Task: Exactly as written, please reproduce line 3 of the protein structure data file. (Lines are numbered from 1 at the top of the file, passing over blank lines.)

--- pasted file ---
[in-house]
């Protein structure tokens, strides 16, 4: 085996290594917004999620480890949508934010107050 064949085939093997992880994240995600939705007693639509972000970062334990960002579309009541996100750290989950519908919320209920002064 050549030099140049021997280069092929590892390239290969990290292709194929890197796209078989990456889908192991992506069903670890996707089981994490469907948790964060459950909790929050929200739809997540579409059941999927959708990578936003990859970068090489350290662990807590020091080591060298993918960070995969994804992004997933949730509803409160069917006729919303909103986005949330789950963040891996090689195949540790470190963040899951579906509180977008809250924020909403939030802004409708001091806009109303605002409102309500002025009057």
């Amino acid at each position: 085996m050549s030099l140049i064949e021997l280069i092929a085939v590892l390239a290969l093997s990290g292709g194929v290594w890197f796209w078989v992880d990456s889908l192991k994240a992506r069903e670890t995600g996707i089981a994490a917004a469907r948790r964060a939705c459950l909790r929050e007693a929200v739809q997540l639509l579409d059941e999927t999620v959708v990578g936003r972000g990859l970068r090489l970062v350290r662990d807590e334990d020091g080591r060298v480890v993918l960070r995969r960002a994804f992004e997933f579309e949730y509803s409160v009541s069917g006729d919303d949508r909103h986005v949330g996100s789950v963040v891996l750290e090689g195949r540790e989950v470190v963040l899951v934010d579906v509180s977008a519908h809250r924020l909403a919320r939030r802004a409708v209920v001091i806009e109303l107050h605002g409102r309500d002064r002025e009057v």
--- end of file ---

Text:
């Amino acid at each position: 085996m050549s030099l140049i064949e021997l280069i092929a085939v590892l390239a290969l093997s990290g292709g194929v290594w890197f796209w078989v992880d990456s889908l192991k994240a992506r069903e670890t995600g996707i089981a994490a917004a469907r948790r964060a939705c459950l909790r929050e007693a929200v739809q997540l639509l579409d059941e999927t999620v959708v990578g936003r972000g990859l970068r090489l970062v350290r662990d807590e334990d020091g080591r060298v480890v993918l960070r995969r960002a994804f992004e997933f579309e949730y509803s409160v009541s069917g006729d919303d949508r909103h986005v949330g996100s789950v963040v891996l750290e090689g195949r540790e989950v470190v963040l899951v934010d579906v509180s977008a519908h809250r924020l909403a919320r939030r802004a409708v209920v001091i806009e109303l107050h605002g409102r309500d002064r002025e009057v």